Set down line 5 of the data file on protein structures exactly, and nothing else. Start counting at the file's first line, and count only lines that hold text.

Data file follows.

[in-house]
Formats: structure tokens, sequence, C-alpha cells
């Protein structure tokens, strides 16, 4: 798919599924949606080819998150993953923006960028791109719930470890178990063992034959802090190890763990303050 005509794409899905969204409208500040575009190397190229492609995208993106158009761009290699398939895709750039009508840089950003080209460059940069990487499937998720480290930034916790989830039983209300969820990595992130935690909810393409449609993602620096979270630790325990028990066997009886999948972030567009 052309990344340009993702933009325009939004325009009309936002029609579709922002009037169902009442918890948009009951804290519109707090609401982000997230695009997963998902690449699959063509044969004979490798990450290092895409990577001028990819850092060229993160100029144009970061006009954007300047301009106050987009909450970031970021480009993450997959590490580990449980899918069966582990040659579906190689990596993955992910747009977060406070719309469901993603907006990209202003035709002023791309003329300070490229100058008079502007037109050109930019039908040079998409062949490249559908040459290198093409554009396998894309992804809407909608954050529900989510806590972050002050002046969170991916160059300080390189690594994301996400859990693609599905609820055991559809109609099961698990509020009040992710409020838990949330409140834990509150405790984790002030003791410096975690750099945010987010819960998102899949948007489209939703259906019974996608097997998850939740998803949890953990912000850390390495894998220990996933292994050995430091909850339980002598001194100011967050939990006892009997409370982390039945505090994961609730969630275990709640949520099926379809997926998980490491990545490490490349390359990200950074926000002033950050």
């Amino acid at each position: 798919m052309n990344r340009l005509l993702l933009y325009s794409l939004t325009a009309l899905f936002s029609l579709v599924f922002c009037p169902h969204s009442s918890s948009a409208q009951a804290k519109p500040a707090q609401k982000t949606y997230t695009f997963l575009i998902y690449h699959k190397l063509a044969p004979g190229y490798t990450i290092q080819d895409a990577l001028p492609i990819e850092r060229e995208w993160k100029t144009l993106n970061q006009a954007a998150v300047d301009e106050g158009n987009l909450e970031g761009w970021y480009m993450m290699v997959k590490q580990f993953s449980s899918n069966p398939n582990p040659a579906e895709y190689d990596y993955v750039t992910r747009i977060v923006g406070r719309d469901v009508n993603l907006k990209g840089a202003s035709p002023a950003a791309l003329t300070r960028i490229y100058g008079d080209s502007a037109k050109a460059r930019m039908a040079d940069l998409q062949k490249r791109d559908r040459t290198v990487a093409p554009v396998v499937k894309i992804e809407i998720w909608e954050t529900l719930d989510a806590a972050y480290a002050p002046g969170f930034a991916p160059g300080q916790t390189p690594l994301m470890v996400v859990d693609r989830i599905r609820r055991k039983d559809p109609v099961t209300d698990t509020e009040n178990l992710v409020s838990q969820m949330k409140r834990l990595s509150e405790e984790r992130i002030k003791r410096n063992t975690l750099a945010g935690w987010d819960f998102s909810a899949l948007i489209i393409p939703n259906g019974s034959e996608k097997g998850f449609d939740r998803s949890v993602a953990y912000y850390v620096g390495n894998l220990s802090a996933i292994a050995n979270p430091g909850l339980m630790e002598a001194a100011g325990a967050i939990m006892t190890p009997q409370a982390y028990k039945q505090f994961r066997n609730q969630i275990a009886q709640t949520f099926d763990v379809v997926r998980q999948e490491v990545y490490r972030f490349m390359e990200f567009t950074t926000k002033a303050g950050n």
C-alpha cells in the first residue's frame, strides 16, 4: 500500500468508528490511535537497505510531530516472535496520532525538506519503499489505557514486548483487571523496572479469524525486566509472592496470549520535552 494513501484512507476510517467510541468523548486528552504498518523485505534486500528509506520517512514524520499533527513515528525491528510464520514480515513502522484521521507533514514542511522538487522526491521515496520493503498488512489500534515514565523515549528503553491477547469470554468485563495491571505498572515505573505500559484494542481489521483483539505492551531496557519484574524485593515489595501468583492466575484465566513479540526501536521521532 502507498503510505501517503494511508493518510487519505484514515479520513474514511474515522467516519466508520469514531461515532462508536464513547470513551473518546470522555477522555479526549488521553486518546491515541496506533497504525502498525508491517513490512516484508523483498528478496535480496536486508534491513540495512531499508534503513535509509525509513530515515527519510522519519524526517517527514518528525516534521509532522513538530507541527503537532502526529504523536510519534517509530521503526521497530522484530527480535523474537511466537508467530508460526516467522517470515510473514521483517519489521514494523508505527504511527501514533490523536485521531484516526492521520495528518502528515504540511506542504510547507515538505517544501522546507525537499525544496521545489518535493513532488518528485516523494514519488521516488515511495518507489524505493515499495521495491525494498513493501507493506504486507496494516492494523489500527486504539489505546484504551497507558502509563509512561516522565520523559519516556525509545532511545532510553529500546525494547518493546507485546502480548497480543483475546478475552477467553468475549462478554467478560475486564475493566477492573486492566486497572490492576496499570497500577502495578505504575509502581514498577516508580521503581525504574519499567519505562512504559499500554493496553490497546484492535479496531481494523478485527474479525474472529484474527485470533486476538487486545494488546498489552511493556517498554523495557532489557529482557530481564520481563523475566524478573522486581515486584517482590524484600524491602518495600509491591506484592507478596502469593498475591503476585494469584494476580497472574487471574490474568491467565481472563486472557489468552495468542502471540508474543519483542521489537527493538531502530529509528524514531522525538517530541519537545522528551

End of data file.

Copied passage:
C-alpha cells in the first residue's frame, strides 16, 4: 500500500468508528490511535537497505510531530516472535496520532525538506519503499489505557514486548483487571523496572479469524525486566509472592496470549520535552 494513501484512507476510517467510541468523548486528552504498518523485505534486500528509506520517512514524520499533527513515528525491528510464520514480515513502522484521521507533514514542511522538487522526491521515496520493503498488512489500534515514565523515549528503553491477547469470554468485563495491571505498572515505573505500559484494542481489521483483539505492551531496557519484574524485593515489595501468583492466575484465566513479540526501536521521532 502507498503510505501517503494511508493518510487519505484514515479520513474514511474515522467516519466508520469514531461515532462508536464513547470513551473518546470522555477522555479526549488521553486518546491515541496506533497504525502498525508491517513490512516484508523483498528478496535480496536486508534491513540495512531499508534503513535509509525509513530515515527519510522519519524526517517527514518528525516534521509532522513538530507541527503537532502526529504523536510519534517509530521503526521497530522484530527480535523474537511466537508467530508460526516467522517470515510473514521483517519489521514494523508505527504511527501514533490523536485521531484516526492521520495528518502528515504540511506542504510547507515538505517544501522546507525537499525544496521545489518535493513532488518528485516523494514519488521516488515511495518507489524505493515499495521495491525494498513493501507493506504486507496494516492494523489500527486504539489505546484504551497507558502509563509512561516522565520523559519516556525509545532511545532510553529500546525494547518493546507485546502480548497480543483475546478475552477467553468475549462478554467478560475486564475493566477492573486492566486497572490492576496499570497500577502495578505504575509502581514498577516508580521503581525504574519499567519505562512504559499500554493496553490497546484492535479496531481494523478485527474479525474472529484474527485470533486476538487486545494488546498489552511493556517498554523495557532489557529482557530481564520481563523475566524478573522486581515486584517482590524484600524491602518495600509491591506484592507478596502469593498475591503476585494469584494476580497472574487471574490474568491467565481472563486472557489468552495468542502471540508474543519483542521489537527493538531502530529509528524514531522525538517530541519537545522528551